Gold Bugs Hedge With TIPS

Includes: IAU, TIPZ
by: Cerebro1

In the past quarter, gold (NYSEARCA:GLD) bugs came treacherously close to being placed on the list of endangered species, as the precious metal fell a little over 10%, from its high of $1,796.05 in early October 2012. But gold bug conservationists need not be alarmed. Growing economic activity in China is expected to inflate asset prices in 2013, which will lead to investors positioning themselves to hedge against this increase, thus increasing the demand for gold once again. Investors should closely monitor the asset with the view to purchase through the investment vehicle GLD. Another driving factor in 2013 - US austerity measures - may dampen inflation expectations but the gold bug species can escape any threat of endangerment by using TIPS (NYSEARCA:TIP) as a defense. While investors should consider purchasing GLD around the $148 to $154 price range, the current market price of TIP is an opportune time to purchase the security.

Rises in The East

You cannot know where you are going until you know where you have been. Hence, to truly understand where the price of gold will be over the next couple of months, trends of the past couple of months must first be discerned. According to the World Gold Council, Gold demand in Q3 2012 was down 11% from a year earlier. One of the attributes to this slowdown in demand was a decline in momentum in China. China's jewelry sector was down 5% year-on-year in the 3rd quarter of 2012 while its bar and coin investment demand was 12% lower year-over-year. One of the drivers for the decline would have been the decelerated growth in the Chinese economy. The chart below illustrates China's gold consumer demand along with its real GDP.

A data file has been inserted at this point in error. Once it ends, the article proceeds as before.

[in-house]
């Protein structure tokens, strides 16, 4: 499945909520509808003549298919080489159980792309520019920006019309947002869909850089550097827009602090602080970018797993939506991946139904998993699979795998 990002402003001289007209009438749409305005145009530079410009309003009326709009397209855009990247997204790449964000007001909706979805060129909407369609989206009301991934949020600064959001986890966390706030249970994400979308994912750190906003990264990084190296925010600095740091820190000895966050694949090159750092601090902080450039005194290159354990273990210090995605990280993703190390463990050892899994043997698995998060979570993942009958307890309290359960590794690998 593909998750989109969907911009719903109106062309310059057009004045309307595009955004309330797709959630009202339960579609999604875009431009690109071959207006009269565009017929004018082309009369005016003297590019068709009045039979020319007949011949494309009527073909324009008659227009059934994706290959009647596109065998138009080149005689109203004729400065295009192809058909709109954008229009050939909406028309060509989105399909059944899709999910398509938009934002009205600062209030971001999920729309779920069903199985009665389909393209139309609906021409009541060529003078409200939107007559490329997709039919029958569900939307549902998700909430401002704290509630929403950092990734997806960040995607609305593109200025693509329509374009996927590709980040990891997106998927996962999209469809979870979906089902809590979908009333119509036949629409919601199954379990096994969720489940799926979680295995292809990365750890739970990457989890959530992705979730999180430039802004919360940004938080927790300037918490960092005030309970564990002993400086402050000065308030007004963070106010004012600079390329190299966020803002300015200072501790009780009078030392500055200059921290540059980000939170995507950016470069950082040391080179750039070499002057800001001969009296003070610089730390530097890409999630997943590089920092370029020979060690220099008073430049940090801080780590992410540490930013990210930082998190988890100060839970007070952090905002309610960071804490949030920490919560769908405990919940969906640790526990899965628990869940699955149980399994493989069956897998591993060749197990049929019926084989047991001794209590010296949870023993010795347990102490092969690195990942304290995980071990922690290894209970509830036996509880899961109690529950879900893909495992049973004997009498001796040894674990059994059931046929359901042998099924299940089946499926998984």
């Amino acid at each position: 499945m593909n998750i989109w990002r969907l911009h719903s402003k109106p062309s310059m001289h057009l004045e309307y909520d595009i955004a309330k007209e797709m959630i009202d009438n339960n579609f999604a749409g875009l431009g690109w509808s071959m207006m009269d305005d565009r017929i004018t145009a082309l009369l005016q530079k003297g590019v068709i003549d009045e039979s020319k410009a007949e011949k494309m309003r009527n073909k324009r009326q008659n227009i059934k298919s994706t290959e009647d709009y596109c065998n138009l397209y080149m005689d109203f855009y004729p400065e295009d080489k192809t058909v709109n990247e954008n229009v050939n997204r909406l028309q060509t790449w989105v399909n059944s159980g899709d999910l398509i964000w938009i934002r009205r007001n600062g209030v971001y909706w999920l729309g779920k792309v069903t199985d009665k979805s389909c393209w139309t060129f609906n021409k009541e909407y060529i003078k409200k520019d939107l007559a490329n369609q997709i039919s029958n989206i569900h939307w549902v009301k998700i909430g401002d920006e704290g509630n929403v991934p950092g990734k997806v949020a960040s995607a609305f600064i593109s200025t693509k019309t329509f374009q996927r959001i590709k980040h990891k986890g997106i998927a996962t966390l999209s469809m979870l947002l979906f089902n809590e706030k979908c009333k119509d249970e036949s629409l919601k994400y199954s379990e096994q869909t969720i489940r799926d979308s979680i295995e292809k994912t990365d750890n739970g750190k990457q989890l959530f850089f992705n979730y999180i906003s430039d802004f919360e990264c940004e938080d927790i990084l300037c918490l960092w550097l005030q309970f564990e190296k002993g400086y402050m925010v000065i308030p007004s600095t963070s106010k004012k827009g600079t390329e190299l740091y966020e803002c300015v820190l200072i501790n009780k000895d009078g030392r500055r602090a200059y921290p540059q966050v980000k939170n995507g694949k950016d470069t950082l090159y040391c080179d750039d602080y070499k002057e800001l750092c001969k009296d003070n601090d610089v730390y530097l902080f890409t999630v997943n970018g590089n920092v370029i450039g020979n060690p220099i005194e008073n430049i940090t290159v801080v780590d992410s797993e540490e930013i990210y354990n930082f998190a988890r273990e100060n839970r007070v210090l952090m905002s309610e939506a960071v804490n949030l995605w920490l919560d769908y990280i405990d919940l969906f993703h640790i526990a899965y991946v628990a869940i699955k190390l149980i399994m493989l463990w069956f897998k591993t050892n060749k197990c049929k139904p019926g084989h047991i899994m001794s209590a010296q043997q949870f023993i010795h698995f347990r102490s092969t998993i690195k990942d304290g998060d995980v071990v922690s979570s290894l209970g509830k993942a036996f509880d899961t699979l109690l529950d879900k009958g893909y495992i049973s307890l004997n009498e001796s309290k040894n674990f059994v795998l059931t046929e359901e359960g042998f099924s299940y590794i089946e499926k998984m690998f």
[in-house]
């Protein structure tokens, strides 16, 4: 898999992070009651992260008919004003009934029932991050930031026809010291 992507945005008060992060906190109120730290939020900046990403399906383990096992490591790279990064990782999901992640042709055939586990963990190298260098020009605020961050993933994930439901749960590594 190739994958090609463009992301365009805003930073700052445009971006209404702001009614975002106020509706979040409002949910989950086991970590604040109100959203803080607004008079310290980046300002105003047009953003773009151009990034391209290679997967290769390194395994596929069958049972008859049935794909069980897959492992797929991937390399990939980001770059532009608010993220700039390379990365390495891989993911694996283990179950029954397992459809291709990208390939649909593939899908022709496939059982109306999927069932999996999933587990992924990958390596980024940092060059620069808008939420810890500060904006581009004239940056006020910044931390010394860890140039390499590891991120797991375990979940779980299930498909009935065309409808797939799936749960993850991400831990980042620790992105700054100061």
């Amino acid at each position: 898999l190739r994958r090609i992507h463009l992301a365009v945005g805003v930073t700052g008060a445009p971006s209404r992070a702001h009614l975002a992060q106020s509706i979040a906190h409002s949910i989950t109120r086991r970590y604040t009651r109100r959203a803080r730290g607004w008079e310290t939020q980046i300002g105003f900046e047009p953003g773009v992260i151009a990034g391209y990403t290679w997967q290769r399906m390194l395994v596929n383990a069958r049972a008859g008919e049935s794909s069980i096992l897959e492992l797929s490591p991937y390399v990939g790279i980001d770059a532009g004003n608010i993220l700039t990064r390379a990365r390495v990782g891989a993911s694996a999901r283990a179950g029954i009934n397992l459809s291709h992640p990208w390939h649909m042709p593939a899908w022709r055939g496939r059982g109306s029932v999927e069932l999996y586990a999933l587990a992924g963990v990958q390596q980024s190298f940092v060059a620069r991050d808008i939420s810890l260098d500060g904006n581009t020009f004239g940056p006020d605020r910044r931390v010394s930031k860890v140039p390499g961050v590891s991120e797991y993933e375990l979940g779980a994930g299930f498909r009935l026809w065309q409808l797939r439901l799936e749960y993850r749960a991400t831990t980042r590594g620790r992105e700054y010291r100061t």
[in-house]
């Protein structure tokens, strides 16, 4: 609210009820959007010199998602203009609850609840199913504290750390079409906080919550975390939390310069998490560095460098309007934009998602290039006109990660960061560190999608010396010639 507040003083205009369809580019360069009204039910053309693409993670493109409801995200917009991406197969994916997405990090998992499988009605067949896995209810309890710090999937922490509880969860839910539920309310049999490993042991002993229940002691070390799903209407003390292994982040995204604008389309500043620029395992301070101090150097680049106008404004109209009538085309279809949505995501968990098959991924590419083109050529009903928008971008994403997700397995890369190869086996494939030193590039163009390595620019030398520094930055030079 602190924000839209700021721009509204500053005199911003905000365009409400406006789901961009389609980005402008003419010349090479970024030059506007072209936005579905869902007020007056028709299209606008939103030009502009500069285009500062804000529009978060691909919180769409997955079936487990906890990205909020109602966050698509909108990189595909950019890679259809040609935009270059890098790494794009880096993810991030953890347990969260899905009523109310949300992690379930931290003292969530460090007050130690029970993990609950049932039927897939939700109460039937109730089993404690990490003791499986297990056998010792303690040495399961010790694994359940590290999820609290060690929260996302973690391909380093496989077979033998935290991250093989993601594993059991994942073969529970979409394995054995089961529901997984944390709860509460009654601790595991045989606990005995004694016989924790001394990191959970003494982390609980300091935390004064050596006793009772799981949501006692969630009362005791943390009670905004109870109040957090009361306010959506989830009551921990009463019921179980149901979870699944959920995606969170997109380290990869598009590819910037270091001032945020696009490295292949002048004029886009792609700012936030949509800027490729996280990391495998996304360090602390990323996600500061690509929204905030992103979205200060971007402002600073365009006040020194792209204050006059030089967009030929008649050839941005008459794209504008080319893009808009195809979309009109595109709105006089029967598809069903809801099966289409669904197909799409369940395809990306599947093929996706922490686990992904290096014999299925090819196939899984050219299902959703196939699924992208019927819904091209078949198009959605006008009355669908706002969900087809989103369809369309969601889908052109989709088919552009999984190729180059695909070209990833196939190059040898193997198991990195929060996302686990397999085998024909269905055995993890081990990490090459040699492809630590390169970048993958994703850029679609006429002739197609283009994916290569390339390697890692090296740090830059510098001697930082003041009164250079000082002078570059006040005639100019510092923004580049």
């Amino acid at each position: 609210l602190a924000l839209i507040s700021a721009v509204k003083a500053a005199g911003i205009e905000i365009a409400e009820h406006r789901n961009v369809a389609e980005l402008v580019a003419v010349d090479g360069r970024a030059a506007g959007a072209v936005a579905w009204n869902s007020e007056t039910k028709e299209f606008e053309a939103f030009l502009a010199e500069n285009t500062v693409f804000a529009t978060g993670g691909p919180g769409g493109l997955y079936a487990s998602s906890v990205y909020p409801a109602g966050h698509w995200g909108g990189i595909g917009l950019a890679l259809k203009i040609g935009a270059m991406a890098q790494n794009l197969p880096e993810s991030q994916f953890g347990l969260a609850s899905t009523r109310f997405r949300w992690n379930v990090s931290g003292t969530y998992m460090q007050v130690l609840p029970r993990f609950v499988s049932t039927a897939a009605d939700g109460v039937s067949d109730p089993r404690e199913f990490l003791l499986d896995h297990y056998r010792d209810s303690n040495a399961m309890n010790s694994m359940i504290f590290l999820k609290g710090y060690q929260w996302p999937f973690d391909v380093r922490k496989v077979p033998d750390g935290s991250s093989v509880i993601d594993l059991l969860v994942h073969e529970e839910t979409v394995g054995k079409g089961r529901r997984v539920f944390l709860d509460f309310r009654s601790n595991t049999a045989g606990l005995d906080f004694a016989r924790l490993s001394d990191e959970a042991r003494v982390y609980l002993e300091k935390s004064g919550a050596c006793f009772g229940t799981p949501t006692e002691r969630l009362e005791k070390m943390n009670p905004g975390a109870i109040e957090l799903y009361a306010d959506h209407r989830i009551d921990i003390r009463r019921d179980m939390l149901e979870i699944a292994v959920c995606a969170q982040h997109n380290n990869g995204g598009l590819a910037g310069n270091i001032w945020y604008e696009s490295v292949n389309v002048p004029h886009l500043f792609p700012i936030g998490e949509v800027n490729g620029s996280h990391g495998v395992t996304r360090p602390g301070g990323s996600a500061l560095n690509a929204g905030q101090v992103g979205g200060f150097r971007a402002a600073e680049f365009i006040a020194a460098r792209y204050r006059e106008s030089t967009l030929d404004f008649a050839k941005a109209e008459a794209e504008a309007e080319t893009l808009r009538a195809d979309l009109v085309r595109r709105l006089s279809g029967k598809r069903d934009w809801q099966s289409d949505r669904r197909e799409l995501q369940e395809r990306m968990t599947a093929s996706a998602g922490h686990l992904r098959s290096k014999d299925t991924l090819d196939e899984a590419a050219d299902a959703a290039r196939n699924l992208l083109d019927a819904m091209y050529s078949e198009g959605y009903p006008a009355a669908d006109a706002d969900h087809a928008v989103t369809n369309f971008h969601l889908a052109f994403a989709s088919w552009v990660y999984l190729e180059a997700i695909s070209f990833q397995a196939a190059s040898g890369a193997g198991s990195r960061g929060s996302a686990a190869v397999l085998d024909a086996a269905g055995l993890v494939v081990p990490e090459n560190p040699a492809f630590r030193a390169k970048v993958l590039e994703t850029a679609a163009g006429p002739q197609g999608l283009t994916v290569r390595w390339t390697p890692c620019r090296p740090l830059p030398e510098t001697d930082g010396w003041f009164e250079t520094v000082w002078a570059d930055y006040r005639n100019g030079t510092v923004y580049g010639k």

Alas, with China expected to grow between 7.8%- 8.0% in 2013, the increased economic activity will lead to an improvement in Chinese demand for the precious metal. Already we are seeing signs of economic improvement. The latest figures show Chinese industrial production accelerated in November to 10.1% year-over-year from 9.6% in October. China's PMI also displayed signs of improved economic activity. Chinese PMI increased to 50.6 in November from 50.2 in October. Also headline nominal retail sales growth rose 14.9% year-over-year in November, exceeding its 14.5% growth in October. The charts below display Chinese Industrial Production, PMI and retail sales.

With Chinese economic activity on the rise and its inflation still registered at the trough, now appears to be an excellent time to hedge inflation with gold. In November, CPI inflation rebounded to 2% year-over-year from 1.7% in October. PPI remained negative but improved to -2.2% year-over-year in November from -2.8% in October. With Chinese economic activity improving, the growth will lead to a rise in inflation, most likely, the increase will be back to mid-2011 levels, which is a little over 6%. With the second largest economy in the world producing a CPI of 6% in 2013, global inflation is most likely to increase. Thus the allocation in gold, a historical inflation hedge is prudent. The line chart below shows Chinese historical CPI and PPI.